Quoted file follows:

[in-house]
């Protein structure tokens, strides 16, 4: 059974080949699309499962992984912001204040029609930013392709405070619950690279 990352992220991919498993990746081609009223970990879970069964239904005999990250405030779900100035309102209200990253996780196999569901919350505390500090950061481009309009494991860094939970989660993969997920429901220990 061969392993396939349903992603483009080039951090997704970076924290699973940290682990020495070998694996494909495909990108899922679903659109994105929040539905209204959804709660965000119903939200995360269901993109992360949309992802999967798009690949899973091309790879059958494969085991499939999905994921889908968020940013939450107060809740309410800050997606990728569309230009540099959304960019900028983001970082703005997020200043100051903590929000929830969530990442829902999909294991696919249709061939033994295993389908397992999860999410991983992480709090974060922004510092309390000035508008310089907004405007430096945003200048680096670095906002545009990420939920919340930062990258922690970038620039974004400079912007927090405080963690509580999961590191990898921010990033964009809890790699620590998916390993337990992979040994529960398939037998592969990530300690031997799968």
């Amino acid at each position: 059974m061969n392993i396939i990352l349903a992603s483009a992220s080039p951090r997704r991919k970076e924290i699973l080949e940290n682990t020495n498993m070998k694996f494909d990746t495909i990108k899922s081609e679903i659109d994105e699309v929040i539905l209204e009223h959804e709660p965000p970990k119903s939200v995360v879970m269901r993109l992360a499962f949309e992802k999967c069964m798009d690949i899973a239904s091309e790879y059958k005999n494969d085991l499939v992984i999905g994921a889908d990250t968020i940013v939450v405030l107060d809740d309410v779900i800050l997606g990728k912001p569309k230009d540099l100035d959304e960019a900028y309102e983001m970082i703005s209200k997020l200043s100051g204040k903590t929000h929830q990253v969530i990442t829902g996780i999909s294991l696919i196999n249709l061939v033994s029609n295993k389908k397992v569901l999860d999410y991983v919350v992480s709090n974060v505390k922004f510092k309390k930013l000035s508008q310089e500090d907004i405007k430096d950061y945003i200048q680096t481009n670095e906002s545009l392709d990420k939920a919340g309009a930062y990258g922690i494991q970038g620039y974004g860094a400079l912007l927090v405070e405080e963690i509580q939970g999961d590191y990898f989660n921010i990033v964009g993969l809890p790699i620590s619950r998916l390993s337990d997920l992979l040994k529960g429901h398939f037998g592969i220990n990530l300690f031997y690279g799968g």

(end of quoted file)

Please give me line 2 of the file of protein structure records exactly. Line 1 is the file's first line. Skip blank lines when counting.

């Protein structure tokens, strides 16, 4: 059974080949699309499962992984912001204040029609930013392709405070619950690279 990352992220991919498993990746081609009223970990879970069964239904005999990250405030779900100035309102209200990253996780196999569901919350505390500090950061481009309009494991860094939970989660993969997920429901220990 061969392993396939349903992603483009080039951090997704970076924290699973940290682990020495070998694996494909495909990108899922679903659109994105929040539905209204959804709660965000119903939200995360269901993109992360949309992802999967798009690949899973091309790879059958494969085991499939999905994921889908968020940013939450107060809740309410800050997606990728569309230009540099959304960019900028983001970082703005997020200043100051903590929000929830969530990442829902999909294991696919249709061939033994295993389908397992999860999410991983992480709090974060922004510092309390000035508008310089907004405007430096945003200048680096670095906002545009990420939920919340930062990258922690970038620039974004400079912007927090405080963690509580999961590191990898921010990033964009809890790699620590998916390993337990992979040994529960398939037998592969990530300690031997799968």